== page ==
My coworkers. The knives they make their living with would confuse you.

  7. #7
    Senior Member stevenStefano's Avatar
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    Couple of times I forgot my knives in work and it is maddening using crappy house knives. It is hard to put into words how much easier it makes your job not having to use blunt Victorinox knives all the time. Another thing to point out is that I think getting used to super-sharp knives takes a lot less time than people think. After about a week or so I got used to it, just needa be a little more careful with your technique that's all

  8. #8
    Senior Member mpukas's Avatar
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    Mid October I went back east to visit my folks and one of my cousins and her husband who came to town to also visit my folks. My mom is a serious snob - she thinks she's a connoisseur - and has amassed an absurd amount of kitchen wares. She has a big Wusthof cherry knife block and every slot has a knife in it. Most are older Henckles she's had for years, but now there are a couple of Shun's and some other really cheap Japanese made knives mixed in. Styles are 8" chef's, santoku's, and a 2 maybe 3 nakiri's, a couple slicers & utilities and many small parer's. She's got a t least 3 of everything. They're all dull and they all suck.

    I brought my GS stones back to sharpen some of her knives. I only used the 1k and 4k. No need to go higher. I prolly went through about 12 or more knives. Cutting new bevels and refining the edge. Some of the them took a decent enough edge; some just would not. And the edge retention was marginal. I've never used a Shun chef's knife before, and MY GOD are those things horrific!!! Never mind that an 8" knife is too short for me, everything about the knife sucked - except for the handle which I quite liked. Everything from the faux-Damascus cladding to the ridiculous belly curve to the silly "ganton" edge or what-ever-the-f**k those things are. Just plain awful!!!

    And on the other side, the GF's mom has horrid knives as well. When we first got together 8+ years ago, I bought her some cheap Calphalon stamped knives f/ BB&B - a chef's and a slicer I think. Those were a HUGE improvement over what she had been using. She's since bought a Chef's Mate electric sharpener and keeps some of her knives w/ a acceptable cutting edge. However, she still loves some of the cheap dull small/parer's she's always had - she thinks she'll cut herself w/ a sharp knife doing in hand work like peeling apples, etc. A couple summers ago a remarked on how sharp her knives were (before I got into J-knives and sharpening) so she told me about her Chef's Mate, and consequently we got one for X-Mas... I used it a bit on my G-knives (again before J-nives) and it really doesn't do that good of a job.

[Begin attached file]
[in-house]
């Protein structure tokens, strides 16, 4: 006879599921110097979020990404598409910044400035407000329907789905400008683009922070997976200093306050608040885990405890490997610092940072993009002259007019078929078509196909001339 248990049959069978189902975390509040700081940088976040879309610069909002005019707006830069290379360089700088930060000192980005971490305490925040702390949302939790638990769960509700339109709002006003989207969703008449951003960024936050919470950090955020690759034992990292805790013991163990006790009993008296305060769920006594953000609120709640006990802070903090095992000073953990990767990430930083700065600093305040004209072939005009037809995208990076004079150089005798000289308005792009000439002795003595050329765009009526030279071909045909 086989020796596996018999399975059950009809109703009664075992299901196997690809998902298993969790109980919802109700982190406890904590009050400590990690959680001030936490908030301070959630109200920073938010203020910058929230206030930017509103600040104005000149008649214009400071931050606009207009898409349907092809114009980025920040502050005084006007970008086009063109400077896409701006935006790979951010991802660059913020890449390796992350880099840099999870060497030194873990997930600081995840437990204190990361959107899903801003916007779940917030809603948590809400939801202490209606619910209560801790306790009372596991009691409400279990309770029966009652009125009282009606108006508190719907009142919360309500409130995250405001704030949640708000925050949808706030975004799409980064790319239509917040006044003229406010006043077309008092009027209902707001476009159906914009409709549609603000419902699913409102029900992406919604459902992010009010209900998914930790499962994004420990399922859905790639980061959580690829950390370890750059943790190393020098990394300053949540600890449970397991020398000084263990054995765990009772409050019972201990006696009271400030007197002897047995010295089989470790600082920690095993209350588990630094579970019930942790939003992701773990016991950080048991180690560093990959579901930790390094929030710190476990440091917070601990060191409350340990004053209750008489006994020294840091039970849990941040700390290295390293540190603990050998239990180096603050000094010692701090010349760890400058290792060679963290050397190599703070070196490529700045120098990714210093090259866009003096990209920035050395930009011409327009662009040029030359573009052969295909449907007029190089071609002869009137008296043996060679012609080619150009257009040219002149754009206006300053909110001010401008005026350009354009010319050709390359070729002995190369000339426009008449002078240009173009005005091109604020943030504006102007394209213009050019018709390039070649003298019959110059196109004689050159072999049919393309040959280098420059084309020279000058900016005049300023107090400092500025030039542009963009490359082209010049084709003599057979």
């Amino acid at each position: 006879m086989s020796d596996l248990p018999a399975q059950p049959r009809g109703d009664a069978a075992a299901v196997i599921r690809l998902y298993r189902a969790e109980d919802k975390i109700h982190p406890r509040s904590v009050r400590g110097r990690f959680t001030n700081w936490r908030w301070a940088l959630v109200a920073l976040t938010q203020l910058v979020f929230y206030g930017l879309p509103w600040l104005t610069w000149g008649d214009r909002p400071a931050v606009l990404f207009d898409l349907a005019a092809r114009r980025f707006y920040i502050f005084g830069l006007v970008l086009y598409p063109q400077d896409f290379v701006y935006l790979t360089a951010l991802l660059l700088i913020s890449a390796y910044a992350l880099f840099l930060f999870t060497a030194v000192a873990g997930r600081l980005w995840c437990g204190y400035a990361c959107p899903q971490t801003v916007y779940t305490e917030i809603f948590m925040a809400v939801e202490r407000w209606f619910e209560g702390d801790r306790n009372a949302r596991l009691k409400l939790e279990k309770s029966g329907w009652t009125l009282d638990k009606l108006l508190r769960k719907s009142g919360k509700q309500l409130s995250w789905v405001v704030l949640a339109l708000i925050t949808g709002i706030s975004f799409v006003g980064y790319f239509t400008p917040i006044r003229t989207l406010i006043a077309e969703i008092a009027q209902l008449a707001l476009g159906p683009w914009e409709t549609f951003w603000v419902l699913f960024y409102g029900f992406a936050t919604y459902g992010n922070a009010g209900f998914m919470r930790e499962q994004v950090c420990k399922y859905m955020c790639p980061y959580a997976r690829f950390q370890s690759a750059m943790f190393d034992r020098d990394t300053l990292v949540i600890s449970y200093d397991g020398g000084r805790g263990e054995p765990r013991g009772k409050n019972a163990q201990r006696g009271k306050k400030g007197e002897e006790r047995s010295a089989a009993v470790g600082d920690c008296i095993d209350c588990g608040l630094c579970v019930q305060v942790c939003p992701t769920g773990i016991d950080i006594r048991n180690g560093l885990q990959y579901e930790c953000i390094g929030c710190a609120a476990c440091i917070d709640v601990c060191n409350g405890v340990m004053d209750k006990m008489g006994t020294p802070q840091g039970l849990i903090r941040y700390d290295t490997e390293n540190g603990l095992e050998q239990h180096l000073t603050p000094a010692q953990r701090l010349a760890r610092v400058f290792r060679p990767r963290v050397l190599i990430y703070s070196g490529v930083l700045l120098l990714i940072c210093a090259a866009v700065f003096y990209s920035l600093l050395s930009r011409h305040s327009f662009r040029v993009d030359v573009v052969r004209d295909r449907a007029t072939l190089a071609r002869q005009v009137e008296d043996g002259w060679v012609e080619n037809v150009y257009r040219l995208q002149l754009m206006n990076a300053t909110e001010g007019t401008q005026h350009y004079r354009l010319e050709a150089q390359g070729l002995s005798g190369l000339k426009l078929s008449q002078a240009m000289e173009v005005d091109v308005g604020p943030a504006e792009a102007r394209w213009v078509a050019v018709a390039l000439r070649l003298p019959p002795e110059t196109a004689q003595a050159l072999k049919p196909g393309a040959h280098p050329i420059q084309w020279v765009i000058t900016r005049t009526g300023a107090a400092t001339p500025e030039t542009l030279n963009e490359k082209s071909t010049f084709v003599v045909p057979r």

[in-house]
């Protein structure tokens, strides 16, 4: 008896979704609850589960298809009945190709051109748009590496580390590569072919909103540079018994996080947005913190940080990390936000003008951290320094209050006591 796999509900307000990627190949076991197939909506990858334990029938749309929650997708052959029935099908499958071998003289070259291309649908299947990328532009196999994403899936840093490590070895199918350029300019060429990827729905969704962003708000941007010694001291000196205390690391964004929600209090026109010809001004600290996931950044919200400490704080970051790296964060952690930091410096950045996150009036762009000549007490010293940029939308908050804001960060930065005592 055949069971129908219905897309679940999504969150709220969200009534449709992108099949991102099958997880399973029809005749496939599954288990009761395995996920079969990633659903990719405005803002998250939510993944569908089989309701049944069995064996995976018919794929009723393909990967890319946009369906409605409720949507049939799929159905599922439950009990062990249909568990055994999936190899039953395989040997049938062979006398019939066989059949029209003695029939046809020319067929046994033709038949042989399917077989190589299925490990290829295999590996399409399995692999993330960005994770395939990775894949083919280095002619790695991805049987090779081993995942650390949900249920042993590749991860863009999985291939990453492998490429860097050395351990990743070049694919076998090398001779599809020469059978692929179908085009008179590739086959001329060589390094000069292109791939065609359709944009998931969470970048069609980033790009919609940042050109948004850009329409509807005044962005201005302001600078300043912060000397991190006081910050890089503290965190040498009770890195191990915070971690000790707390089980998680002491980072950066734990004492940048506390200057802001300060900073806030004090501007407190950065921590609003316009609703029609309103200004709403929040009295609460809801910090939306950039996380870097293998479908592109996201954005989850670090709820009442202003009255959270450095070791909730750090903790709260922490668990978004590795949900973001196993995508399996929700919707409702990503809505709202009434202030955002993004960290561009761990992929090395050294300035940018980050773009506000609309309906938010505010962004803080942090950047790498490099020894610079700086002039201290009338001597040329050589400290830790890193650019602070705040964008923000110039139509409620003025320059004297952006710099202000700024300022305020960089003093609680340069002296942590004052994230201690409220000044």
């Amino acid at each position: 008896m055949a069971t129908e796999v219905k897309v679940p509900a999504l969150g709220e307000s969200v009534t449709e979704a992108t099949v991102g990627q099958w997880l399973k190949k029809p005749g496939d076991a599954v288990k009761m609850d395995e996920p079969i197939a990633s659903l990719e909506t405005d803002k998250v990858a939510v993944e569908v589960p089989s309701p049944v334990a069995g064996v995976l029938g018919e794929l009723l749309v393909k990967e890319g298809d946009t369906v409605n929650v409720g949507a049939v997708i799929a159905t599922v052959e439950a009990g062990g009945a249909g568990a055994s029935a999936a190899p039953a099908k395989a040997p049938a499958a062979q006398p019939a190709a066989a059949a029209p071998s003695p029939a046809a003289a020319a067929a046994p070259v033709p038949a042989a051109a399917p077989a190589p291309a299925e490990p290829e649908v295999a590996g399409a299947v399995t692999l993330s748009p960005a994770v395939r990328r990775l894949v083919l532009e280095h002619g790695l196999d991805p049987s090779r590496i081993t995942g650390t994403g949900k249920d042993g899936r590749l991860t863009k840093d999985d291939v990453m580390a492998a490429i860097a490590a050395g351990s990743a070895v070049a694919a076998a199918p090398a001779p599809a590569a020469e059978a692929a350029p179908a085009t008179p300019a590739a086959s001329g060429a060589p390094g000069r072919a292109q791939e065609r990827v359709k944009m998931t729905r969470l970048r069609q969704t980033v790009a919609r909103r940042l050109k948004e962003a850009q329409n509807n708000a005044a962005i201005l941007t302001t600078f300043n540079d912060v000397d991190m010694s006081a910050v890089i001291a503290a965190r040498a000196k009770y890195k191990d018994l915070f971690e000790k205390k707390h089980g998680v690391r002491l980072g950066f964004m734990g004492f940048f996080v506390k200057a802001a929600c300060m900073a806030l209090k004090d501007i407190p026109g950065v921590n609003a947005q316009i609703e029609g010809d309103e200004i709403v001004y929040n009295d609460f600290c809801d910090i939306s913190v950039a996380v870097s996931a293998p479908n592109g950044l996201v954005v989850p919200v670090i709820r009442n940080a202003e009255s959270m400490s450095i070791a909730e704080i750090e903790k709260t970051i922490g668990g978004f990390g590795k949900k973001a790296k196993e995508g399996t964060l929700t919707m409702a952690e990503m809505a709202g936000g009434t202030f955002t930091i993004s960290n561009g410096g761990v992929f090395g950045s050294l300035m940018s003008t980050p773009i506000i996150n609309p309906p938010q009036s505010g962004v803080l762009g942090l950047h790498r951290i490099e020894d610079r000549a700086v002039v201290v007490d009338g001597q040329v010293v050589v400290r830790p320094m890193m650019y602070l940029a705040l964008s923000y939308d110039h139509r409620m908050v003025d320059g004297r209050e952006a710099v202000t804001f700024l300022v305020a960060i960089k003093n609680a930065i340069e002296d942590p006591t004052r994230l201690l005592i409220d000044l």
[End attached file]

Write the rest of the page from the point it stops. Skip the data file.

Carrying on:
It's been less than a year since I found this crazy world of Japanese knives and sharpening. When I came back from visiting my folks I realized how jaded I've become so quickly! I've always like to have and use good kitchen cutlery and equipment, and thought I kept my knives sharp. Now I've seen the light!!!

  9. #9
    Senior Member Lucretia's Avatar
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    Quote Originally Posted by jackslimpson View Post
    My dad has one that has both scales swinging free like gates, held on by one remaining rivets, the other two having given up decades before.
    LOL! I don't remember who had it, but somewhere in the family was (and probably still is) a knife just like that! Although as I think about it, there may have only been 1 scale left.

  10. #10
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    How about friends with decent knives that can't seem to stay sharp? That's crappy, isn't it? The other day, one of them told me they don't just throw their knives in the sink anymore. I took a look and they were wet, sitting neatly piled in the sink next to the dirty dishes and everything else rather than under and in between dishes sitting in pool of water. I guess it's a start...